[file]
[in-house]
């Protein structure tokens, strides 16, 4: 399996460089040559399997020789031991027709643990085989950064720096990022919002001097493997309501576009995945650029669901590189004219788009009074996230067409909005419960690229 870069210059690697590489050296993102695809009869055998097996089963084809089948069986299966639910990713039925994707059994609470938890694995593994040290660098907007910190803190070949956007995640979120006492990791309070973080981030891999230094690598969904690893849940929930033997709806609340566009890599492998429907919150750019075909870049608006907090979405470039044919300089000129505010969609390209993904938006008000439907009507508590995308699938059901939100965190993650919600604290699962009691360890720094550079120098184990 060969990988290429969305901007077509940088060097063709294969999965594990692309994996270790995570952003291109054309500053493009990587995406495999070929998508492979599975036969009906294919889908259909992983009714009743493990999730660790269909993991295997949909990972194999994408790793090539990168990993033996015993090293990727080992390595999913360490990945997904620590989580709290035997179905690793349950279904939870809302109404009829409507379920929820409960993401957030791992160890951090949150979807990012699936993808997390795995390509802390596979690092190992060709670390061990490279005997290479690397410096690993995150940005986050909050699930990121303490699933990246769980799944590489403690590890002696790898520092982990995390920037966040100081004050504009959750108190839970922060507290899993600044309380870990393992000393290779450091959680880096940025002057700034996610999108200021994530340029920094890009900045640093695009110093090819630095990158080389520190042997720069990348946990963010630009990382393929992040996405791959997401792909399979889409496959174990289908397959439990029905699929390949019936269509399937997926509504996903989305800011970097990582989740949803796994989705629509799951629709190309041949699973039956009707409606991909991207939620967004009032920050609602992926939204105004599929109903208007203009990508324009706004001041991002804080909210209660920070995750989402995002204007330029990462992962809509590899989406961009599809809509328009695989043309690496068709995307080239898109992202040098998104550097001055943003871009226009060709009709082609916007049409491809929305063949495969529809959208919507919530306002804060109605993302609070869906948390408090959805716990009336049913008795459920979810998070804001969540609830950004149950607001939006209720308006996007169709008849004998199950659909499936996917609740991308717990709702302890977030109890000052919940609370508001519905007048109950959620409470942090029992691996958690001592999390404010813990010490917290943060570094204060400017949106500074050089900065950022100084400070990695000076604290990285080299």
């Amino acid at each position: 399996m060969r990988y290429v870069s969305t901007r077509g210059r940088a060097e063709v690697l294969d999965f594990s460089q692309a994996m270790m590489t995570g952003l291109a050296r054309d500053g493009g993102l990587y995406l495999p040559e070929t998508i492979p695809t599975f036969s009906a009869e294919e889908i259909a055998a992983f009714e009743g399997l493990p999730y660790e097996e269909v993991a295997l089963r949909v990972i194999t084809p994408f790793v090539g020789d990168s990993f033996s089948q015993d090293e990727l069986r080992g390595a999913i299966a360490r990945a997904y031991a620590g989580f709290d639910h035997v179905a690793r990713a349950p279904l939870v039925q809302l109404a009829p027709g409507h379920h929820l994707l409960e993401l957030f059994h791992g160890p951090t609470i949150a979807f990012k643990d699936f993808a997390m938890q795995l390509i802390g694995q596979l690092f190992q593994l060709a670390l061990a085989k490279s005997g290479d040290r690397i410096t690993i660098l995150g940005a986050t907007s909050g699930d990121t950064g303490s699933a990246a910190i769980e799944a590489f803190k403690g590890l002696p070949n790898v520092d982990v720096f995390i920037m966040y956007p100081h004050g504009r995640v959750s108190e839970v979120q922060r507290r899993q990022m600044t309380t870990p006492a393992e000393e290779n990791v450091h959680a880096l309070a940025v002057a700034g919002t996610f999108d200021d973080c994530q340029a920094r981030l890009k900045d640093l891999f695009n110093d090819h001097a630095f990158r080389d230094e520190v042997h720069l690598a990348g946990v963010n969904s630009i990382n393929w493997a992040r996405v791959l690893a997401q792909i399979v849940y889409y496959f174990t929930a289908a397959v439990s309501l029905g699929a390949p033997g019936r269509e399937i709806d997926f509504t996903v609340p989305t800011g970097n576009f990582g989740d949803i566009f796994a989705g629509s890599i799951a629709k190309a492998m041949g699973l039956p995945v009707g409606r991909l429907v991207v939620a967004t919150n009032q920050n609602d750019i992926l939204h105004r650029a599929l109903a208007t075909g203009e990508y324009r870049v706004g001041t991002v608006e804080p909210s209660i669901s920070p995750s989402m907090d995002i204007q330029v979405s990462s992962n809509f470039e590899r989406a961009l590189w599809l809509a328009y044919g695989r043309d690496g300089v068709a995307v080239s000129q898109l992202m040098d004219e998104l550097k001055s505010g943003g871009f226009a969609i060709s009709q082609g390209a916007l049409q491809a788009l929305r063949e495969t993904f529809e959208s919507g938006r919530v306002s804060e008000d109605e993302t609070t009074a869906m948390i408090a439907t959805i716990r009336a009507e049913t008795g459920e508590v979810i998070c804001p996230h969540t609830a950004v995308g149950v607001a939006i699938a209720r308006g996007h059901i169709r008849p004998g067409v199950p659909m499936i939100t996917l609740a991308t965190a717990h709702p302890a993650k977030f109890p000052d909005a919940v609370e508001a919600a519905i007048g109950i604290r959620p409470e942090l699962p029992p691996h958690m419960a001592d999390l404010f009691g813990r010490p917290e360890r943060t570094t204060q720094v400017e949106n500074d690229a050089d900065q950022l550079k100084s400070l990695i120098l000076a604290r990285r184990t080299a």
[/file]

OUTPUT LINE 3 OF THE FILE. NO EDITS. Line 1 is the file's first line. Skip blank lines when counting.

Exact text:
């Amino acid at each position: 399996m060969r990988y290429v870069s969305t901007r077509g210059r940088a060097e063709v690697l294969d999965f594990s460089q692309a994996m270790m590489t995570g952003l291109a050296r054309d500053g493009g993102l990587y995406l495999p040559e070929t998508i492979p695809t599975f036969s009906a009869e294919e889908i259909a055998a992983f009714e009743g399997l493990p999730y660790e097996e269909v993991a295997l089963r949909v990972i194999t084809p994408f790793v090539g020789d990168s990993f033996s089948q015993d090293e990727l069986r080992g390595a999913i299966a360490r990945a997904y031991a620590g989580f709290d639910h035997v179905a690793r990713a349950p279904l939870v039925q809302l109404a009829p027709g409507h379920h929820l994707l409960e993401l957030f059994h791992g160890p951090t609470i949150a979807f990012k643990d699936f993808a997390m938890q795995l390509i802390g694995q596979l690092f190992q593994l060709a670390l061990a085989k490279s005997g290479d040290r690397i410096t690993i660098l995150g940005a986050t907007s909050g699930d990121t950064g303490s699933a990246a910190i769980e799944a590489f803190k403690g590890l002696p070949n790898v520092d982990v720096f995390i920037m966040y956007p100081h004050g504009r995640v959750s108190e839970v979120q922060r507290r899993q990022m600044t309380t870990p006492a393992e000393e290779n990791v450091h959680a880096l309070a940025v002057a700034g919002t996610f999108d200021d973080c994530q340029a920094r981030l890009k900045d640093l891999f695009n110093d090819h001097a630095f990158r080389d230094e520190v042997h720069l690598a990348g946990v963010n969904s630009i990382n393929w493997a992040r996405v791959l690893a997401q792909i399979v849940y889409y496959f174990t929930a289908a397959v439990s309501l029905g699929a390949p033997g019936r269509e399937i709806d997926f509504t996903v609340p989305t800011g970097n576009f990582g989740d949803i566009f796994a989705g629509s890599i799951a629709k190309a492998m041949g699973l039956p995945v009707g409606r991909l429907v991207v939620a967004t919150n009032q920050n609602d750019i992926l939204h105004r650029a599929l109903a208007t075909g203009e990508y324009r870049v706004g001041t991002v608006e804080p909210s209660i669901s920070p995750s989402m907090d995002i204007q330029v979405s990462s992962n809509f470039e590899r989406a961009l590189w599809l809509a328009y044919g695989r043309d690496g300089v068709a995307v080239s000129q898109l992202m040098d004219e998104l550097k001055s505010g943003g871009f226009a969609i060709s009709q082609g390209a916007l049409q491809a788009l929305r063949e495969t993904f529809e959208s919507g938006r919530v306002s804060e008000d109605e993302t609070t009074a869906m948390i408090a439907t959805i716990r009336a009507e049913t008795g459920e508590v979810i998070c804001p996230h969540t609830a950004v995308g149950v607001a939006i699938a209720r308006g996007h059901i169709r008849p004998g067409v199950p659909m499936i939100t996917l609740a991308t965190a717990h709702p302890a993650k977030f109890p000052d909005a919940v609370e508001a919600a519905i007048g109950i604290r959620p409470e942090l699962p029992p691996h958690m419960a001592d999390l404010f009691g813990r010490p917290e360890r943060t570094t204060q720094v400017e949106n500074d690229a050089d900065q950022l550079k100084s400070l990695i120098l000076a604290r990285r184990t080299a």